Pending-home sales shot up by 8 percent year-over-year in January, according to the ""National Association of Realtors"":http://www.realtor.org/ (NAR).[IMAGE]
The trade group found that pending-home sales ├â┬ó├óÔÇÜ┬¼├óÔé¼┼ô contract signings for homes that have not yet closed ├â┬ó├óÔÇÜ┬¼├óÔé¼┼ô rose from 89.8 in January last year, which it indexes on a monthly basis.
""Given more favorable housing market conditions, the trend in contract activity implies we are on track for a more meaningful sales gain this year,"" ""Lawrence Yun"":http://www.realtor.org/research/chief_economist_bio, chief economist with NAR, said in a statement.[COLUMN_BREAK]
NAR said that the Pending Home Sales Index also climbed by 2 percent to 97 in January, reaching the highest figure since the homebuyer tax credit lifted it to 111.3 in April 2010.
""With a sustained downtrend in unsold inventory, this would bring about a broad price stabilization or even modest national price growth, of course with local variations,"" he added.
Regionally, the index gained by 7.6 percent to reach 78.2 for the Northeast, reflecting a 9.8-percent year-over-year increase.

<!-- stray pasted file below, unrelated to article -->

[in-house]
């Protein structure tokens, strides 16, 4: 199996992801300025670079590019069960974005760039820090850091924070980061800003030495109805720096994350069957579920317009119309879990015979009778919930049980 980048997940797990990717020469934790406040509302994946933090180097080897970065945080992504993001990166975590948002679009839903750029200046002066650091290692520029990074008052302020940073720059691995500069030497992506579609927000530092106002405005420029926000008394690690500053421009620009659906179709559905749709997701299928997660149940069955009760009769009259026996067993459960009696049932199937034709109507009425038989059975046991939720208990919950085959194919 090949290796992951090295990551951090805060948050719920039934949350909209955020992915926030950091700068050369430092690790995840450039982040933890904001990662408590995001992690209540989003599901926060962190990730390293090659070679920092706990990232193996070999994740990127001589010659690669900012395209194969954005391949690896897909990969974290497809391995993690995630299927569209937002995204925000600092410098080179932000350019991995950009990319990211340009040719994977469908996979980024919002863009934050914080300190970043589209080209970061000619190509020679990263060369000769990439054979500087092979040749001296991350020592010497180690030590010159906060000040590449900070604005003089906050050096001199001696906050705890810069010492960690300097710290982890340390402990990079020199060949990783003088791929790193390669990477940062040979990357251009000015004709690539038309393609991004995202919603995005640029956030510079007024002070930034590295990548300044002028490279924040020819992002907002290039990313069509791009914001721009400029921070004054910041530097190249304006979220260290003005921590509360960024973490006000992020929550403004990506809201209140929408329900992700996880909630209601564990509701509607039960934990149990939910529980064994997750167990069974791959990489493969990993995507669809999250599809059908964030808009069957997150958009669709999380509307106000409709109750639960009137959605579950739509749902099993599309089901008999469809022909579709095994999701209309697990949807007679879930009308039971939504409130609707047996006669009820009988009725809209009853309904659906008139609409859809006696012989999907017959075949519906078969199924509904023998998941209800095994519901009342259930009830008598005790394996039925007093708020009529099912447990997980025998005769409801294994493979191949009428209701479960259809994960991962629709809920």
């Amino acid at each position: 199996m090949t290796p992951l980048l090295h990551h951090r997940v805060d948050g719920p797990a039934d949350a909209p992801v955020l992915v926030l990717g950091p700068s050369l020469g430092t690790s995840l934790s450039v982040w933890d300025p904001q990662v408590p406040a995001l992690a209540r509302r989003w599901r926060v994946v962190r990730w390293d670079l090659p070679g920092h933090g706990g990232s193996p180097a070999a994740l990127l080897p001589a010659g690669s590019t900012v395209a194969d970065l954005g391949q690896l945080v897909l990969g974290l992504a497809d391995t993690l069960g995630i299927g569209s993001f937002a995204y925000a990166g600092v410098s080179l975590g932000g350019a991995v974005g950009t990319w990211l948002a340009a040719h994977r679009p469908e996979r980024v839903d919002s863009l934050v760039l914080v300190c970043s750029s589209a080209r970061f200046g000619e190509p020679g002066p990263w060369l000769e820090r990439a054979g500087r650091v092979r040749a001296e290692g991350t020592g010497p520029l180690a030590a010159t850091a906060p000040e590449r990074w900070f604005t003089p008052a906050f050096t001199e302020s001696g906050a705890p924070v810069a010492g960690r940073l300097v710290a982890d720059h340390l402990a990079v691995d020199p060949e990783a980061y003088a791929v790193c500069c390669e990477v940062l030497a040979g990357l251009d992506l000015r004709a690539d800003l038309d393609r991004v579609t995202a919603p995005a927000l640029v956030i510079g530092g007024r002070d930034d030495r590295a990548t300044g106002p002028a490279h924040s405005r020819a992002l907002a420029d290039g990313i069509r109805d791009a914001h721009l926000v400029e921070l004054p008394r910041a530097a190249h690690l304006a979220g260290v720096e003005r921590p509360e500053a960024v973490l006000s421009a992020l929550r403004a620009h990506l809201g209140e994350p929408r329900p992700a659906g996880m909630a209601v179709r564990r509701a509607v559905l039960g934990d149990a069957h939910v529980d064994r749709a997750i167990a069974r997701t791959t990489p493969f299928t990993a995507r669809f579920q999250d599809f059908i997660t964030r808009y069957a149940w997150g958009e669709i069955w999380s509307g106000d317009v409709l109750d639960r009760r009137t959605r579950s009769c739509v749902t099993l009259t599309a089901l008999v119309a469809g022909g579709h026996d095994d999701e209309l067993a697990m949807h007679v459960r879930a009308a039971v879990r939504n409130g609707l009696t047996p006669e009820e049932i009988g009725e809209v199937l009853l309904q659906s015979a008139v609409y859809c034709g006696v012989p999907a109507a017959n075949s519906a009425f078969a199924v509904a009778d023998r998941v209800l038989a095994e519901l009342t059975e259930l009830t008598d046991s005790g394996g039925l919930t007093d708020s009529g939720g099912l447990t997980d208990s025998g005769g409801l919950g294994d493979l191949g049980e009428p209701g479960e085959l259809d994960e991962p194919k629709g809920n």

For the Midwest, figures fell 3.8 percent to 88.1 percent but ticked up 10.8 percent year-over-year, while pending-home sales rose 7.7 percent in the South to squeeze into 109.1 for January, showing a 10.5-percent increase above numbers from the year before.
The index ticked down 4.4 percent to 101.9 in the West but rose 0.7 percent year-over-year.
Yun said that uneven movements reflected a seesaw effect between still-tight credit and job growth.
""If and when credit availability conditions return to normal, home sales will likely get a 15 percent boost, speed up the home-price recovery, and thereby significantly reduce the number of homeowners who are underwater,"" he added.